The Loch Ness Monster, or Nessie, as it has been nicknamed, is among the most well-known urban legends of modern times and it is among the greatest points of interest for cryptozoologists – scientists who study animals that have not been proven to exist.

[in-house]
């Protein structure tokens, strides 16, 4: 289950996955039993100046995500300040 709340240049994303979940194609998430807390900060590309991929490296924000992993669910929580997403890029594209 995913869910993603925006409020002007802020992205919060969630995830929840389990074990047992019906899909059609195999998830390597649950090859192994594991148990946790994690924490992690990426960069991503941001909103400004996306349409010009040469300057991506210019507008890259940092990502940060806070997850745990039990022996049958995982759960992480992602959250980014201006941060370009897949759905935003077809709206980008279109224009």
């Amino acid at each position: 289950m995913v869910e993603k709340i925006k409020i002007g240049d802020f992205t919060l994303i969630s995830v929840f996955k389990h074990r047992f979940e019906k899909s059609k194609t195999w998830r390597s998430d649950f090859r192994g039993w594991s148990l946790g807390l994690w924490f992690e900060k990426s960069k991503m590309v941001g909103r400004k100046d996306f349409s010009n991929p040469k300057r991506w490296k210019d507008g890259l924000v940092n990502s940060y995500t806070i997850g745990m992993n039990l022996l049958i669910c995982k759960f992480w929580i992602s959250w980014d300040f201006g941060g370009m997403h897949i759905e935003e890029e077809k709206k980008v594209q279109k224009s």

The first documented sighting of Nessie was in the year 565 when Saint Columba saved a swimmer from becoming its dinner. For nearly 1500 years following, the Loch Ness Monster had appeared in stories, but it is unknown which ones were eyewitness accounts and which ones were invented solely for entertainment purposes. Legends of the monster lived on as they were passed from generation to generation, but the creature’s popularity reached an unprecedented height in 1933. That year, a new road was constructed beside the loch. Travelers reported more sightings than ever before. Later that year the infamous Surgeon’s Photo was published, depicting what appeared to be a head and long neck stretching out of the loch water. In 1994, one of the individuals who shot the Surgeon’s Photo confessed on his deathbed that the photo was a hoax. While some people had their hopes crushed, the succeeding evidence was still not invalidated. Though what was thought to be the best evidence was proven false, the other pieces of evidence kept the monster alive in the minds of many. Today there are stories of similar lake monsters in Lake Champlain, Lake Michigan, Iceland, and elsewhere.